There is no greater time than now for nonprofit organizations across the country to come together and take their place at the decision making table. NCNA, with its partners Independent Sector (IS) and national foundations, has taken the initiative to put in place the infrastructure and communication skills needed to make our case with decision makers. This three-year pilot initiative will: 1) strengthen the public policy capacity of state associations and local coalitions of nonprofits; 2) develop a comprehensive communications network to link organizations working on federal, state, and local policy issues that affect the nonprofit sector; 3) develop and/or strengthen expertise in state nonprofit associations policy issues; and 4) develop and promote an affirmative, forward-looking public policy agenda for the sector.

NCNA and IS have awarded grants to six state associations of nonprofits in Louisiana, New Jersey, New York, Ohio, South Carolina, and Vermont to help them develop a sustainable public policy presence and to increase their capacity to analyze policy issues that may affect the sector. Each grantee has developed a comprehensive work plan that is designed specifically for their state, identifying the issues and obstacles encountered in earlier attempts to mobilize the nonprofit community. The experience and resulting documentation of the six grantees’ work will be carefully monitored and documented to further develop the state level public policy capacity of the entire NCNA network and nonprofits overall.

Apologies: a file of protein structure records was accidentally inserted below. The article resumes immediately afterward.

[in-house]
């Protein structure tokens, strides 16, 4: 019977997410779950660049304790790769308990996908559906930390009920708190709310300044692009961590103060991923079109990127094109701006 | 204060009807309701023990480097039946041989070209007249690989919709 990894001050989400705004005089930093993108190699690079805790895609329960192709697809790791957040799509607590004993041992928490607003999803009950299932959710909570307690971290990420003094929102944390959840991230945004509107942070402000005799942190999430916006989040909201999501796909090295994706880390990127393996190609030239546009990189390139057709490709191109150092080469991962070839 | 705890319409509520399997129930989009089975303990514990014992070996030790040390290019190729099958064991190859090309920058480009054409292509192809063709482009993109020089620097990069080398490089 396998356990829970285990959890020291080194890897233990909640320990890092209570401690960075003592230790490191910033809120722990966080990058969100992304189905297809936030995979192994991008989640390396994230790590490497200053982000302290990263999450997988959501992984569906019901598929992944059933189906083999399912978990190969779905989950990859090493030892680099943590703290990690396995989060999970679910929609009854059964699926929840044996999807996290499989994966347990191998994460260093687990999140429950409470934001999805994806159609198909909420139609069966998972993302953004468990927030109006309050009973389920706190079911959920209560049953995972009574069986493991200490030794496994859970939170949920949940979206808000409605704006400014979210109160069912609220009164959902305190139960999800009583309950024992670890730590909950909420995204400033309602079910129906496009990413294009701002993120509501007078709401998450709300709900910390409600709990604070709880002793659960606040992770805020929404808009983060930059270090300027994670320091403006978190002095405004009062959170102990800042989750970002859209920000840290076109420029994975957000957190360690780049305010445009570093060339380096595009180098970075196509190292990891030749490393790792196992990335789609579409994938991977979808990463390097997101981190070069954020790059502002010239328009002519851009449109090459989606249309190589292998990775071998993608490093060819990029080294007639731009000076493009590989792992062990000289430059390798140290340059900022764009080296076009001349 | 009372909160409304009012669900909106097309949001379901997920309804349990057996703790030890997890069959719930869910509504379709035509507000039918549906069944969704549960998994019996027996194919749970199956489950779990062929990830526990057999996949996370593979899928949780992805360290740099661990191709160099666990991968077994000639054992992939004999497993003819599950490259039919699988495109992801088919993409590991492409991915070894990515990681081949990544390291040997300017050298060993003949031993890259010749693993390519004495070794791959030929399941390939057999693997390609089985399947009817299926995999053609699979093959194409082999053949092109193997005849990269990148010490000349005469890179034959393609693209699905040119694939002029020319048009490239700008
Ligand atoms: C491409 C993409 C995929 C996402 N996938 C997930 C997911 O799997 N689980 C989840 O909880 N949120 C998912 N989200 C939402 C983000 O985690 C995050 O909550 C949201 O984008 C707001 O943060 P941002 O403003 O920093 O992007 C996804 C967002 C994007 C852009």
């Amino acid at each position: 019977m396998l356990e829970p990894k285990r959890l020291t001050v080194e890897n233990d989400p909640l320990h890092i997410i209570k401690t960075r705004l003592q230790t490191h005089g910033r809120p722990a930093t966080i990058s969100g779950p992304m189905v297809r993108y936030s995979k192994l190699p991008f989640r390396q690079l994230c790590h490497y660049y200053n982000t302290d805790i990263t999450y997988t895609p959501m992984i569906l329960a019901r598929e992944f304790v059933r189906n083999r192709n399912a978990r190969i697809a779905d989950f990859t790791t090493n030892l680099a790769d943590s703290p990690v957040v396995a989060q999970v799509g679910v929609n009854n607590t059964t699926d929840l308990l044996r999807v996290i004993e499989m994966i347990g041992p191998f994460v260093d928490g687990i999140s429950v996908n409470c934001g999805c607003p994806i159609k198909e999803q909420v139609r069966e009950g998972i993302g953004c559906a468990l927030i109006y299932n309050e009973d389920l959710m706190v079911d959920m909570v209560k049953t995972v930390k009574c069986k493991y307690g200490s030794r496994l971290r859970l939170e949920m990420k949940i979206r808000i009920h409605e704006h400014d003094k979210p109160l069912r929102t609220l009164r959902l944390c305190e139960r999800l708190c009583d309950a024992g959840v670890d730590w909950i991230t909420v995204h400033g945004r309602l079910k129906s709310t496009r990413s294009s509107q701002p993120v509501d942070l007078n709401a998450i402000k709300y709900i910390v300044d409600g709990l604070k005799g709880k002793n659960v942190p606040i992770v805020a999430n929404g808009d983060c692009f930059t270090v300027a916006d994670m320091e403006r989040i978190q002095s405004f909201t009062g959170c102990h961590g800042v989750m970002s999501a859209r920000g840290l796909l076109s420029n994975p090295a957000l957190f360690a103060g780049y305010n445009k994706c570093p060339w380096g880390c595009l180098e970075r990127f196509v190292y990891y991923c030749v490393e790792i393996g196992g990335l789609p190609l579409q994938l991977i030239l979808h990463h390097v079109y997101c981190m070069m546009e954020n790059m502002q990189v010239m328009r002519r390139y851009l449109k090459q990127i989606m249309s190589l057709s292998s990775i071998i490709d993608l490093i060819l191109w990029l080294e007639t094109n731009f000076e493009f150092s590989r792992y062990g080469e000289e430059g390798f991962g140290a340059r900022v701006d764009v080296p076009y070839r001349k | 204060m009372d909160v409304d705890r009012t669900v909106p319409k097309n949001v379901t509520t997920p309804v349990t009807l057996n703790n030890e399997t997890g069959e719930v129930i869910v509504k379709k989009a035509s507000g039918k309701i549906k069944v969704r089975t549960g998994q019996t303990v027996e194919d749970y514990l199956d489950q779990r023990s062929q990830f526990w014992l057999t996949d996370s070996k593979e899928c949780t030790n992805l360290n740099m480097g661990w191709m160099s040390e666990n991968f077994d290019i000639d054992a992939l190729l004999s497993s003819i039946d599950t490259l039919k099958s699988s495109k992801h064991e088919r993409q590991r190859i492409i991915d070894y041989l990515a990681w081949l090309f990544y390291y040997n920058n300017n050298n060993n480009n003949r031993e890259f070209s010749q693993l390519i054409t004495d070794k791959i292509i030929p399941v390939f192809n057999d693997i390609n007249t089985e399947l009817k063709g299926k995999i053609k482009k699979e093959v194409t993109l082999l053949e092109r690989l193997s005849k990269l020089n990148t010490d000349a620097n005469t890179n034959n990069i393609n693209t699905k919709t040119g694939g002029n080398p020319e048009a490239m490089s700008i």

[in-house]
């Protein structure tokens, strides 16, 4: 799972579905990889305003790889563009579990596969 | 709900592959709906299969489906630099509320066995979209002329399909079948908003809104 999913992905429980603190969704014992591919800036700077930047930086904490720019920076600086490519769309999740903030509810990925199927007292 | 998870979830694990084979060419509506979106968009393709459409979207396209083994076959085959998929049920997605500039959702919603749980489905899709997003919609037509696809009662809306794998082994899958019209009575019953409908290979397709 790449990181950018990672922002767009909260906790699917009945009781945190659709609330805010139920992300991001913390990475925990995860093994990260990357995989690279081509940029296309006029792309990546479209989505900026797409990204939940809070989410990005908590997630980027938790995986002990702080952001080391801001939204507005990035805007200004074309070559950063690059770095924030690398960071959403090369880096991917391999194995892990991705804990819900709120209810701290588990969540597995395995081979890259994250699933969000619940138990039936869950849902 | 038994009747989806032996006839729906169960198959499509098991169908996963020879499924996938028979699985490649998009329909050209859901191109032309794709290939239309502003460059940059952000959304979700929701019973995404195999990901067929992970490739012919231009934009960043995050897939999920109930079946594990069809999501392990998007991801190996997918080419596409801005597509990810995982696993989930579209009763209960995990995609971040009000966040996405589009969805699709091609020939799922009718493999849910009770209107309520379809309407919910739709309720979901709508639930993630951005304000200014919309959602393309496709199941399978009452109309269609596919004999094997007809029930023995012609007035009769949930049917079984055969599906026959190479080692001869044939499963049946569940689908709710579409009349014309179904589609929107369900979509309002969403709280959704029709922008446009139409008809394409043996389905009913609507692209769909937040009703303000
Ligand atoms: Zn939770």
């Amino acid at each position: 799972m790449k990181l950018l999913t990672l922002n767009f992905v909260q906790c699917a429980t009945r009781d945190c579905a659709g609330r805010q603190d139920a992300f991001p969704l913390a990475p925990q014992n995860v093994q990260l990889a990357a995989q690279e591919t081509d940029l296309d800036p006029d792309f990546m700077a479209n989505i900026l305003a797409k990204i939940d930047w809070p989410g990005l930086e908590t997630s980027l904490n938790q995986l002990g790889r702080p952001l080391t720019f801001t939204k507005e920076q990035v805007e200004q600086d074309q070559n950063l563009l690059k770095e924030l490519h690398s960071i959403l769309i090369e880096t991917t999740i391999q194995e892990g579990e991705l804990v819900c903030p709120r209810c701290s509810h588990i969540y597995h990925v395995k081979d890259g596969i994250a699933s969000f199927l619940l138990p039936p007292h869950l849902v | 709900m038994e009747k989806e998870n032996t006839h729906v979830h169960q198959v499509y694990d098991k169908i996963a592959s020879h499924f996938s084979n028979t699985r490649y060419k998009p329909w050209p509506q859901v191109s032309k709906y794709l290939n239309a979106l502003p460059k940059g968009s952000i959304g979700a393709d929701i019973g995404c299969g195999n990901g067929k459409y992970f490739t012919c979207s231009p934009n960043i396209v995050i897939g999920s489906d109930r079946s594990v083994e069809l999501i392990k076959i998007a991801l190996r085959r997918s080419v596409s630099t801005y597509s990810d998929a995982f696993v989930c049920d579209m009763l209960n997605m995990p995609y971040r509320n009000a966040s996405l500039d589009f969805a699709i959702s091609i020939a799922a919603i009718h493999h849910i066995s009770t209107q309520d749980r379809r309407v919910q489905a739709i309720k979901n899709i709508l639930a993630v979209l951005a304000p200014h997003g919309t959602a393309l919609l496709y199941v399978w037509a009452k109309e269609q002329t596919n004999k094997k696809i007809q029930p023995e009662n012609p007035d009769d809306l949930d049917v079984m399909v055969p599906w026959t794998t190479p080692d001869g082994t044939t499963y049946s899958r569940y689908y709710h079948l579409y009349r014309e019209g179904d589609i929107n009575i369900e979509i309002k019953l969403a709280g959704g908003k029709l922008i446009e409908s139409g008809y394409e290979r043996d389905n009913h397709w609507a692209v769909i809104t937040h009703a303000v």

The remaining challenge for nonprofit leaders in the next several years is to focus our energies on strengthening the infrastructure of the sector. Our focus on this challenge will result in:

  • Strengthening the position of sector to assure we are at the table to provide much-needed information in policy—formulation, development, implementation and evaluation.
  • Ensuring that our experience of working directly in our communities and constituencies is not lost, but valued and sought out, as we all strive to build stronger communities.
  • Ensuring that the nonprofit sector has the resources it needs to provide services and achieve its missions.
  • To ensure that the sector performs at a high level of standards, ethics and accountability so as to continue to honor the public trust given to nonprofit organizations to care for communities.

In partnership with others, NCNA and its network of state wide associations works to assure an operating environment that supports nonprofits, so that they can thrive and do what they do best—care for communities.

The National Council of Nonprofit Associations recently conducted an informal poll of its state association members to identify policy issues that require strong capacity at the state level. The following are examples of noteworthy efforts.